Apply for the Summer Internship in Behavioral Economics at Duke

Ask Ariely: On Interesting Incentives and Buying Bitcoins

Here’s my Q&A column from the WSJ this week  and if you have any questions for me, you can tweet them to @danariely with the hashtag #askariely, post a comment on my Ask Ariely Facebook page, or email them to


Dear Dan,

Ratings systems for different services often aren’t driven by incentives. One example: Instead of just rating Uber and Lyft drivers after they drop us off, what if their ratings were based on the size of the tips they got? In such a system, drivers who consistently received larger tips would get higher ratings; those who were penalized would be seen less favorably. Wouldn’t this be better than the current rating system?


Would you really give a bad tip to an annoying driver who had just dropped you off at home and knows where you live? (I am partially joking here, but I do wonder whether tips for taxis are higher when people are coming back home.)

Like other pay-for-performance approaches, your proposal for a tip-based ratings system would raise a lot of problems. First, discretionary payments such as tips reflect satisfaction, but they also reflect wealth and price sensitivity. Basically, some people care less about money and are likely to give higher tips than more price-sensitive people. Since the wealth and the price sensitivity of the passenger aren’t a precise reflection of the quality of the driver, your suggestion would just replace one flawed system with another. A second, even more serious problem: Drivers would get an incentive to drive more in areas where people are less bothered by high prices, thereby providing worse service to other people who might need transportation more. Finally, what would stop drivers from giving cash back to passengers who gave them larger tips—returning some of the extra money but gaining reputation points in the process?


Dear Dan,

Some time ago, I bought some bitcoins. In just a few months, their value increased by 1,000%. They’ve just kept rising and are now about 4,000% higher than when I originally purchased them. My original investment is now worth more than $100,000—a substantial amount of money for me. Should I sell or hold onto them and hope for further increases?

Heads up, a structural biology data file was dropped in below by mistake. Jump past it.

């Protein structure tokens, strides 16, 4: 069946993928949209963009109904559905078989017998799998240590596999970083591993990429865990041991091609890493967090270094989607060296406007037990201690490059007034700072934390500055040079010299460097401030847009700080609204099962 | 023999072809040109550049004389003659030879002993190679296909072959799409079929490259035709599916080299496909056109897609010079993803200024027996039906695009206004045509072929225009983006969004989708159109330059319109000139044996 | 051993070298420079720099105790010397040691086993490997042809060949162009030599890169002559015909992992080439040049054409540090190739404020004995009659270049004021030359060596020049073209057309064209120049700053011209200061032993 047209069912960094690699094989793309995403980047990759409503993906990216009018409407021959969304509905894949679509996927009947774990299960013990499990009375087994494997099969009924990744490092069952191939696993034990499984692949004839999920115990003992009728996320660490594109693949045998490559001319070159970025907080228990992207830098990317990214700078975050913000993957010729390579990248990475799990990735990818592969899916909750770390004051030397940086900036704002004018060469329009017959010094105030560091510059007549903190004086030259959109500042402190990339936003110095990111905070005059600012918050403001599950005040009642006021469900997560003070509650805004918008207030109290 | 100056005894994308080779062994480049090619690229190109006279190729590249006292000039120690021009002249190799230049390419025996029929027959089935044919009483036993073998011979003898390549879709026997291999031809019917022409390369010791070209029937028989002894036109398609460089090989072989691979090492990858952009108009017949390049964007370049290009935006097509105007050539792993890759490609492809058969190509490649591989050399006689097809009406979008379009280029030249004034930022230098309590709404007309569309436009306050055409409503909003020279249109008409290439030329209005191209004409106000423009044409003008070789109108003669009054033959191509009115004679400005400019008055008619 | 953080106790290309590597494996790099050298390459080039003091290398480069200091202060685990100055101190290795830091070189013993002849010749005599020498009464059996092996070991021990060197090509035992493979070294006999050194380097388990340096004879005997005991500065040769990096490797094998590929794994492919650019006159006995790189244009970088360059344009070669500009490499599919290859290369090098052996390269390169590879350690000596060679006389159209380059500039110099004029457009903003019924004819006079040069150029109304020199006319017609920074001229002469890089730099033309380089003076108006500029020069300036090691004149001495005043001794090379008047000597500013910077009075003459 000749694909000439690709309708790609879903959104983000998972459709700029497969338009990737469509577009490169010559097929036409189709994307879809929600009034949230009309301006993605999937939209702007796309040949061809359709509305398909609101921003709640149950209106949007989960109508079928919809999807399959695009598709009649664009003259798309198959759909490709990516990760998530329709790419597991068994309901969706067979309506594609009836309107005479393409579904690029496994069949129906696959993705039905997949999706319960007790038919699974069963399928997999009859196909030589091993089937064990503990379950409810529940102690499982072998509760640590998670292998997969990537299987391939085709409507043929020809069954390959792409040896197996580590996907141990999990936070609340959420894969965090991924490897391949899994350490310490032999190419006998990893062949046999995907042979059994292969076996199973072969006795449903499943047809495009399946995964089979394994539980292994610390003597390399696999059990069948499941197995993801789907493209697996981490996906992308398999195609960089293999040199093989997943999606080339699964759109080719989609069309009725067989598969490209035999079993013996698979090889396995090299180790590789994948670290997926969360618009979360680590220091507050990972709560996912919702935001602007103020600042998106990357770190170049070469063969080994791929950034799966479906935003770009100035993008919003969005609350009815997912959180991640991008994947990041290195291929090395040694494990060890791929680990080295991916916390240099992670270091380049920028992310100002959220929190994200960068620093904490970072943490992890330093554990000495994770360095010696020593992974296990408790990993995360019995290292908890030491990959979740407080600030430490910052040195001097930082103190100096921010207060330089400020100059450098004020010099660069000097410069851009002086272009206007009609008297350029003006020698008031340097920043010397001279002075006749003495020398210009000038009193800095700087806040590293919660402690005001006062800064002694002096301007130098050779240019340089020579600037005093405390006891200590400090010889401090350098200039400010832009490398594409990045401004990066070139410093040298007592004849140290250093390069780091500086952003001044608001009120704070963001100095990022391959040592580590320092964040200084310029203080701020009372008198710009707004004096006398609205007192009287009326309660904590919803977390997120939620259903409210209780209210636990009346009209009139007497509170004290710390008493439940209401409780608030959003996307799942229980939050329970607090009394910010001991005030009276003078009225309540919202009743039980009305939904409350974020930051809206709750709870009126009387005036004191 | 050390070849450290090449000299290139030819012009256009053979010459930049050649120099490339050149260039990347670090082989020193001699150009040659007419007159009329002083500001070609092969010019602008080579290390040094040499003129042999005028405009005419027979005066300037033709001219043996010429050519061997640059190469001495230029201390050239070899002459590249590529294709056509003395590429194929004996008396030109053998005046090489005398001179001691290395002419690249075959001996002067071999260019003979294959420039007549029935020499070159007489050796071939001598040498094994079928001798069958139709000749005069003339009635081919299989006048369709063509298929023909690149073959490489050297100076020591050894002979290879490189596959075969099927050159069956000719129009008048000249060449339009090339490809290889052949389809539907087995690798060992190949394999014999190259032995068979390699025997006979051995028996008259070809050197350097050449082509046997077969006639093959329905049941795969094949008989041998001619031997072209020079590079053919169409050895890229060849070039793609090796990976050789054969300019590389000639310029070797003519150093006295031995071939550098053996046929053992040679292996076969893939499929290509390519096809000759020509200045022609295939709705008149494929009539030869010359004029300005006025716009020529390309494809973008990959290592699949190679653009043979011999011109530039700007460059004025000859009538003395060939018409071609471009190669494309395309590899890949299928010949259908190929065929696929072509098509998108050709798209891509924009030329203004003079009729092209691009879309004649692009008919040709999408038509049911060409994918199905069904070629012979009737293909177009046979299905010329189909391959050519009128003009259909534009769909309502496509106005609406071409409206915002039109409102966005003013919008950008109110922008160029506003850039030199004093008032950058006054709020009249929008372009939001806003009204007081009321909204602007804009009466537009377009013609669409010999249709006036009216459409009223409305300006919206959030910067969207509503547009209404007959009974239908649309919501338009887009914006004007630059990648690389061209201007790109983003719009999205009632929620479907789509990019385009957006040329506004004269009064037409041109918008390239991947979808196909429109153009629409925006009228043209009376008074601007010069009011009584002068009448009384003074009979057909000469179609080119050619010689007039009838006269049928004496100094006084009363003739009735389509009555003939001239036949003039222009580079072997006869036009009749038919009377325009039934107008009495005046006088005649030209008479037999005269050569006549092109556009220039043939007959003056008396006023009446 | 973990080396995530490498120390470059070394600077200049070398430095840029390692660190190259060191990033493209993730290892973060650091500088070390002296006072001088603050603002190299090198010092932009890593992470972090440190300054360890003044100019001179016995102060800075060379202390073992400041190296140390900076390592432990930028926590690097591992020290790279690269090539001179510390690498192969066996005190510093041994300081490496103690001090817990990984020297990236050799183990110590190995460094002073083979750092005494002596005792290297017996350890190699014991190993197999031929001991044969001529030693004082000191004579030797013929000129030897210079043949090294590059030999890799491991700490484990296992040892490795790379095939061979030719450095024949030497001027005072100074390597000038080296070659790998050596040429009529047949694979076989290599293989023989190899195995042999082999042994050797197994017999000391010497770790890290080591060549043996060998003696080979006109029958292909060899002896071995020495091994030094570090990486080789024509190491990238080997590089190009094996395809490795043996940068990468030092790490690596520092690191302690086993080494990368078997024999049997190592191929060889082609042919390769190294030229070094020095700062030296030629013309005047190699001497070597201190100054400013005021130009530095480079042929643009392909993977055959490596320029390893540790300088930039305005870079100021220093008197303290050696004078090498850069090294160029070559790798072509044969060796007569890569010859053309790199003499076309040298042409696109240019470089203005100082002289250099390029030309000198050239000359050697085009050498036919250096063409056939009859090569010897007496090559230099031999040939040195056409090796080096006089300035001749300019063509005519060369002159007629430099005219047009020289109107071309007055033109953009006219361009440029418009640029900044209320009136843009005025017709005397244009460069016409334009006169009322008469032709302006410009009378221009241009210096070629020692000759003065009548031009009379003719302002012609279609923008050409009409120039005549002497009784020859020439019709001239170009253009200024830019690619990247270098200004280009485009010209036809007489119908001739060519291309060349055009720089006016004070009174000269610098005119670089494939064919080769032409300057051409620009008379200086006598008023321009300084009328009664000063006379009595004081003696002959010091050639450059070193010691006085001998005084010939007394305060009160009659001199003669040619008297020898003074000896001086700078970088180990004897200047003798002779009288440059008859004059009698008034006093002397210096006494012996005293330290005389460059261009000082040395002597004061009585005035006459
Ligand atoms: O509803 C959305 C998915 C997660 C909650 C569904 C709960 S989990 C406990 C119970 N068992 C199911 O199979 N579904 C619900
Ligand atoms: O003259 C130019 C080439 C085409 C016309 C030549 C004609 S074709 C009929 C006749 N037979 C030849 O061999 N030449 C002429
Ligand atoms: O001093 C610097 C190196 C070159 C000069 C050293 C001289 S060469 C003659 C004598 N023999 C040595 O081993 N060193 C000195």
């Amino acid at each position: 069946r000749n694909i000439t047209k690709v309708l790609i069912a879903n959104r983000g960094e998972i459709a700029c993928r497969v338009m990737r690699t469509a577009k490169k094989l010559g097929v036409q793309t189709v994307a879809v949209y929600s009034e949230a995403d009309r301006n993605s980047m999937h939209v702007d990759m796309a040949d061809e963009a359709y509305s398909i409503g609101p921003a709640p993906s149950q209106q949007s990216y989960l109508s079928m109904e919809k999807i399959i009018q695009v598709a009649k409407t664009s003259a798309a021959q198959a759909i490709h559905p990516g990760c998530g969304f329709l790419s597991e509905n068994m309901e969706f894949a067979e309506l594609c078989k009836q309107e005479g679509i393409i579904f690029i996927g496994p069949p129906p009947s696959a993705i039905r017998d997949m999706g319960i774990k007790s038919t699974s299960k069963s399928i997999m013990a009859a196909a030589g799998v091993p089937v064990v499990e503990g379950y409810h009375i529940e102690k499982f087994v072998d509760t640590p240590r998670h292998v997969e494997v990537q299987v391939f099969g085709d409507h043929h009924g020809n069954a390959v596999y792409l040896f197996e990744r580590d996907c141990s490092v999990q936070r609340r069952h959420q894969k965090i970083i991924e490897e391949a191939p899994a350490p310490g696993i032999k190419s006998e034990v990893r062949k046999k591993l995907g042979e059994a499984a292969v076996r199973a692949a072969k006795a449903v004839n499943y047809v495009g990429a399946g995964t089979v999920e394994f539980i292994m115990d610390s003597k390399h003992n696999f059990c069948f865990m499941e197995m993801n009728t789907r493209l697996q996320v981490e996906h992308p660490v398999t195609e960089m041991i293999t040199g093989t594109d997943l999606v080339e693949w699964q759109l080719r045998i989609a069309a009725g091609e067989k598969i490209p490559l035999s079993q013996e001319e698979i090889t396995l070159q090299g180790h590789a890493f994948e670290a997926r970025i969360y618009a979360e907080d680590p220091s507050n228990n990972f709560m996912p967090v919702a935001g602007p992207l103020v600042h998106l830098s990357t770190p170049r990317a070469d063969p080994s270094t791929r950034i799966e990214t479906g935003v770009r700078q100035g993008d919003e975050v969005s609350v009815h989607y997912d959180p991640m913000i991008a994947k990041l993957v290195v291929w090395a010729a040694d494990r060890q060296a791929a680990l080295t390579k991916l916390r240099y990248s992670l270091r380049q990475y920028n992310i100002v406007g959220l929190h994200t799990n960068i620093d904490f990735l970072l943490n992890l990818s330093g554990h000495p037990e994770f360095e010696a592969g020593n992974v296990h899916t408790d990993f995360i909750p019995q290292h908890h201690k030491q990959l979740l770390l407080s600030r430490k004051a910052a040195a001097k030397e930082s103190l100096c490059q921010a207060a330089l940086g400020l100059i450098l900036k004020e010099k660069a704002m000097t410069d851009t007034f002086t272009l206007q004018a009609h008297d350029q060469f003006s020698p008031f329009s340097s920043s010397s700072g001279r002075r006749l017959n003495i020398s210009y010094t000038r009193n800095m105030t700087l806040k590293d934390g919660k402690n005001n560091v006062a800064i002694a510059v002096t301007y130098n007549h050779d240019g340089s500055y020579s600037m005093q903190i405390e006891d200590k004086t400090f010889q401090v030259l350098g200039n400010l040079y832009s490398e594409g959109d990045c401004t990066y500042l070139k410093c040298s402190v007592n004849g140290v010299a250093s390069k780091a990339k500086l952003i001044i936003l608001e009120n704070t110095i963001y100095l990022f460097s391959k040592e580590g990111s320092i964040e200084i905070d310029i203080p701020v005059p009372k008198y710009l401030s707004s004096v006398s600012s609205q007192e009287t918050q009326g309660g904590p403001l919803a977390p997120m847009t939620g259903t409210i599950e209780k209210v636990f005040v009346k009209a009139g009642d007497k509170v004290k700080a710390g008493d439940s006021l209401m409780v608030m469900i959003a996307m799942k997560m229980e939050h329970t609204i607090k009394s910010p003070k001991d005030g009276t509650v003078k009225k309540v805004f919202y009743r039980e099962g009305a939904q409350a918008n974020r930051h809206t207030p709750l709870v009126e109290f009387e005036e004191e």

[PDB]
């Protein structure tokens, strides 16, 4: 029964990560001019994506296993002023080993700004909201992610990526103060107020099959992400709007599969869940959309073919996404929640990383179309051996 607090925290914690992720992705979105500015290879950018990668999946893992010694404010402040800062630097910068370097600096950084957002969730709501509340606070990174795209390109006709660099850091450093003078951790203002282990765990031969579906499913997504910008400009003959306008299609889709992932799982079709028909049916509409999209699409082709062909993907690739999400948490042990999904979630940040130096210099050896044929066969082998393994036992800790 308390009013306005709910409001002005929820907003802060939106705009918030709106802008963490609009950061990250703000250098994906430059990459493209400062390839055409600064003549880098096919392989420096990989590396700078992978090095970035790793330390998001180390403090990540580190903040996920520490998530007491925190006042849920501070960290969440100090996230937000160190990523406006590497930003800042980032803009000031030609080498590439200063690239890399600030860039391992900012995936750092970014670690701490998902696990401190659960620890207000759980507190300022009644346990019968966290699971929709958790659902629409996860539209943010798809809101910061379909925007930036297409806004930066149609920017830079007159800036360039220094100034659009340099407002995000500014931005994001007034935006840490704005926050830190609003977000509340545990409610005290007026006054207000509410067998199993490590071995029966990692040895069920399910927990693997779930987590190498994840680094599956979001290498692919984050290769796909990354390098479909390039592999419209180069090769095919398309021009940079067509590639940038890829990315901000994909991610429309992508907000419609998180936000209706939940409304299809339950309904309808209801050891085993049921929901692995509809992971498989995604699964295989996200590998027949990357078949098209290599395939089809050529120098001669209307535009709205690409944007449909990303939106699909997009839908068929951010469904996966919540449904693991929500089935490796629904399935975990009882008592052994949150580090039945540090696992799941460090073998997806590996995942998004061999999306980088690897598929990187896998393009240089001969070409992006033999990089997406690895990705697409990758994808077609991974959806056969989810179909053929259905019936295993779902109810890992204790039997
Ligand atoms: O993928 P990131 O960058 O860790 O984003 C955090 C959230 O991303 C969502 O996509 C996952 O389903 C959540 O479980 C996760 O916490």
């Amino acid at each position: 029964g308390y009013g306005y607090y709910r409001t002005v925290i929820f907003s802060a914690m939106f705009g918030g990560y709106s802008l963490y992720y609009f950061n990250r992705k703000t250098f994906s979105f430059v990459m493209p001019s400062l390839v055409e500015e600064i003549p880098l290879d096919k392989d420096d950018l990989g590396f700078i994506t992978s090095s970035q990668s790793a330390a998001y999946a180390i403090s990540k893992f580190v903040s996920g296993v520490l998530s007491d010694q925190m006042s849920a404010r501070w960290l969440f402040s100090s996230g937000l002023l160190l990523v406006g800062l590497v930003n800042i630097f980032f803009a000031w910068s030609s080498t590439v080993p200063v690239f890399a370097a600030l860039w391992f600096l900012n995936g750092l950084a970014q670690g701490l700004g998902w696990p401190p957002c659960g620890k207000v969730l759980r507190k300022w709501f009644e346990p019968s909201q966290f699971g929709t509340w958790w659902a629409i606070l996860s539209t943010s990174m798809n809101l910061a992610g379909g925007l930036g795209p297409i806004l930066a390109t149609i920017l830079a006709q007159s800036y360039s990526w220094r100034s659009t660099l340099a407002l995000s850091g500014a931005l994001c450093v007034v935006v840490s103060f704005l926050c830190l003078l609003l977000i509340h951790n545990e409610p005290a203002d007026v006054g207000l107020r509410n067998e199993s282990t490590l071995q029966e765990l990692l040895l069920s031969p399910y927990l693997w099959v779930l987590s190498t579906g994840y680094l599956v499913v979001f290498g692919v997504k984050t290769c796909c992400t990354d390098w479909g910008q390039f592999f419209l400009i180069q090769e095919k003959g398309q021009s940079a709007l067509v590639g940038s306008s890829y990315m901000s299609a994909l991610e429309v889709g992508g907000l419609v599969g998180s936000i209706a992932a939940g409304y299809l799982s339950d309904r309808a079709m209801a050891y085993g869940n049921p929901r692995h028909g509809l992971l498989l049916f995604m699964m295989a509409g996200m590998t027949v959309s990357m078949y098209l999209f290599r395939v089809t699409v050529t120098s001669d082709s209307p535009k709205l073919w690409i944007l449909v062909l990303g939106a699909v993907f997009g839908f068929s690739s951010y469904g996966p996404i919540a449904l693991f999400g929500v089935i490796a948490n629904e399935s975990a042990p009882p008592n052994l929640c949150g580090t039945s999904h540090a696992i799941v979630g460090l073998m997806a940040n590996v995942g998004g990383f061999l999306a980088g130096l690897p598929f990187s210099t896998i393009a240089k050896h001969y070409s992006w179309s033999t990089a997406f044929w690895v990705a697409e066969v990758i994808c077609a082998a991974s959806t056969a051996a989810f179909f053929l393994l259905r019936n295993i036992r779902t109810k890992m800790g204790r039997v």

It is hard for me to say whether this is a good investment or not, but here’s a more rational perspective for examining the question: Simply ask yourself if you would buy these bitcoins now, at their current price. If your answer is yes, you should hold onto your investment and maybe even buy more. But if your answer is no, it means that you don’t really think that the expected increase in value is worth the risk, and you should sell.

The more general point here is that our investment decisions should be about what we think the future will hold (hard as that is to predict), and we need to work hard to overcome the influences of our past actions. No matter what you purchased a given investment for, and regardless of what it is worth now, you should make your decisions only about where you think this investment is headed.

One last piece of advice: If you do decide to sell your bitcoins, don’t look up their value afterward. Yes, if the value drops, you’d be a bit happier that you sold, but if the value rose, your misery would be much higher—so resist the urge to check.